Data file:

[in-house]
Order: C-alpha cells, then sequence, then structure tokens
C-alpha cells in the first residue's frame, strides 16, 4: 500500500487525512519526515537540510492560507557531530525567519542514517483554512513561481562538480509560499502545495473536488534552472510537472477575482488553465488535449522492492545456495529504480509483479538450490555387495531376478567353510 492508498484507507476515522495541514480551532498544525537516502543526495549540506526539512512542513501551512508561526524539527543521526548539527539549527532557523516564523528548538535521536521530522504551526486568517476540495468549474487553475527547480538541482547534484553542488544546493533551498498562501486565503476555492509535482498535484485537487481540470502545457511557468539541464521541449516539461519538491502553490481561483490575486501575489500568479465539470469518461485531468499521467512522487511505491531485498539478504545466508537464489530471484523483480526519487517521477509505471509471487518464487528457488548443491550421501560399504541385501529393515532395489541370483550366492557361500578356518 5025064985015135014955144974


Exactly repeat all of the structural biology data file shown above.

[in-house]
Order: C-alpha cells, then sequence, then structure tokens
C-alpha cells in the first residue's frame, strides 16, 4: 500500500487525512519526515537540510492560507557531530525567519542514517483554512513561481562538480509560499502545495473536488534552472510537472477575482488553465488535449522492492545456495529504480509483479538450490555387495531376478567353510 492508498484507507476515522495541514480551532498544525537516502543526495549540506526539512512542513501551512508561526524539527543521526548539527539549527532557523516564523528548538535521536521530522504551526486568517476540495468549474487553475527547480538541482547534484553542488544546493533551498498562501486565503476555492509535482498535484485537487481540470502545457511557468539541464521541449516539461519538491502553490481561483490575486501575489500568479465539470469518461485531468499521467512522487511505491531485498539478504545466508537464489530471484523483480526519487517521477509505471509471487518464487528457488548443491550421501560399504541385501529393515532395489541370483550366492557361500578356518 5025064985015135014955144974